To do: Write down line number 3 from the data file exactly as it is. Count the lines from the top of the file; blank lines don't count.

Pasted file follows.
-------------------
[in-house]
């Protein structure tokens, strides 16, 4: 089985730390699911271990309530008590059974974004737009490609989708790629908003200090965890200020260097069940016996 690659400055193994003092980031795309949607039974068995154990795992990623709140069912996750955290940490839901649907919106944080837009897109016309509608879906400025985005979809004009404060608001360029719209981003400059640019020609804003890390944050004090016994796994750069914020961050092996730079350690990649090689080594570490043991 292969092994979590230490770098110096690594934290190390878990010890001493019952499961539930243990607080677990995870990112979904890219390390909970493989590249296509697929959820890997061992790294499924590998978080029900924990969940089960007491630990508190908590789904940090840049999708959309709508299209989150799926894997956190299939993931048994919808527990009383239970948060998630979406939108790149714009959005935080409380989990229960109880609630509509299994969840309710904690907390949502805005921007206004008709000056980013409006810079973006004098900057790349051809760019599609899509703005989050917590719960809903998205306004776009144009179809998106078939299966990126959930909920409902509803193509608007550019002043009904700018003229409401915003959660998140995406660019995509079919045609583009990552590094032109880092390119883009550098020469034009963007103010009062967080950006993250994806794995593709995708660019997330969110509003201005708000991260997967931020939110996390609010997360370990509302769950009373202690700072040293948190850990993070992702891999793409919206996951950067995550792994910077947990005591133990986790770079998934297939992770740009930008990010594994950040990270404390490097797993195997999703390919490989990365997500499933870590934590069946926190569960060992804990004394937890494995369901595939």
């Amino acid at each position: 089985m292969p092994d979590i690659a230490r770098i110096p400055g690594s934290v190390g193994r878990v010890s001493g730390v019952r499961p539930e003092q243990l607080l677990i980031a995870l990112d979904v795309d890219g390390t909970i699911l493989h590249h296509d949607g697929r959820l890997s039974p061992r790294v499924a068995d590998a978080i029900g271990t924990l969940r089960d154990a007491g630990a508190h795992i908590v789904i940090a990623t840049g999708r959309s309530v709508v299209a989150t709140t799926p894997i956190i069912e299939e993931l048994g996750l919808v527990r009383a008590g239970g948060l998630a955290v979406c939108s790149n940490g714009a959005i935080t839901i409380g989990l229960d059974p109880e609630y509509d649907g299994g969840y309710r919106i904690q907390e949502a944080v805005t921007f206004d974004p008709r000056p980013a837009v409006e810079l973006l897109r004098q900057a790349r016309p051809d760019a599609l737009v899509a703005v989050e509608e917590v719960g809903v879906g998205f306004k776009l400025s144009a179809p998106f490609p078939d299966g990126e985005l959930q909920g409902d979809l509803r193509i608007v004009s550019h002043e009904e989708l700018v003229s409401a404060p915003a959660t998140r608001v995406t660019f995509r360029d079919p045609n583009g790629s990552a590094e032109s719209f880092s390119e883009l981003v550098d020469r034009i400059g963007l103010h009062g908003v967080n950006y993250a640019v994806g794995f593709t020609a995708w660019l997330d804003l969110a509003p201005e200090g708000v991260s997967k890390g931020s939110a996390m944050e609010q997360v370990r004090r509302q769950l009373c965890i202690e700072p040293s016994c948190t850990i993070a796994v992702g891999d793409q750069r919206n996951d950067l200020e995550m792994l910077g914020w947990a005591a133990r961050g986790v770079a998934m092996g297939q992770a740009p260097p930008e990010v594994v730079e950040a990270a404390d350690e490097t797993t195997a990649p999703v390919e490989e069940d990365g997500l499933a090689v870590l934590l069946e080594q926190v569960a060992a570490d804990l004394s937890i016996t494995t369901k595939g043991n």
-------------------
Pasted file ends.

């Amino acid at each position: 089985m292969p092994d979590i690659a230490r770098i110096p400055g690594s934290v190390g193994r878990v010890s001493g730390v019952r499961p539930e003092q243990l607080l677990i980031a995870l990112d979904v795309d890219g390390t909970i699911l493989h590249h296509d949607g697929r959820l890997s039974p061992r790294v499924a068995d590998a978080i029900g271990t924990l969940r089960d154990a007491g630990a508190h795992i908590v789904i940090a990623t840049g999708r959309s309530v709508v299209a989150t709140t799926p894997i956190i069912e299939e993931l048994g996750l919808v527990r009383a008590g239970g948060l998630a955290v979406c939108s790149n940490g714009a959005i935080t839901i409380g989990l229960d059974p109880e609630y509509d649907g299994g969840y309710r919106i904690q907390e949502a944080v805005t921007f206004d974004p008709r000056p980013a837009v409006e810079l973006l897109r004098q900057a790349r016309p051809d760019a599609l737009v899509a703005v989050e509608e917590v719960g809903v879906g998205f306004k776009l400025s144009a179809p998106f490609p078939d299966g990126e985005l959930q909920g409902d979809l509803r193509i608007v004009s550019h002043e009904e989708l700018v003229s409401a404060p915003a959660t998140r608001v995406t660019f995509r360029d079919p045609n583009g790629s990552a590094e032109s719209f880092s390119e883009l981003v550098d020469r034009i400059g963007l103010h009062g908003v967080n950006y993250a640019v994806g794995f593709t020609a995708w660019l997330d804003l969110a509003p201005e200090g708000v991260s997967k890390g931020s939110a996390m944050e609010q997360v370990r004090r509302q769950l009373c965890i202690e700072p040293s016994c948190t850990i993070a796994v992702g891999d793409q750069r919206n996951d950067l200020e995550m792994l910077g914020w947990a005591a133990r961050g986790v770079a998934m092996g297939q992770a740009p260097p930008e990010v594994v730079e950040a990270a404390d350690e490097t797993t195997a990649p999703v390919e490989e069940d990365g997500l499933a090689v870590l934590l069946e080594q926190v569960a060992a570490d804990l004394s937890i016996t494995t369901k595939g043991n």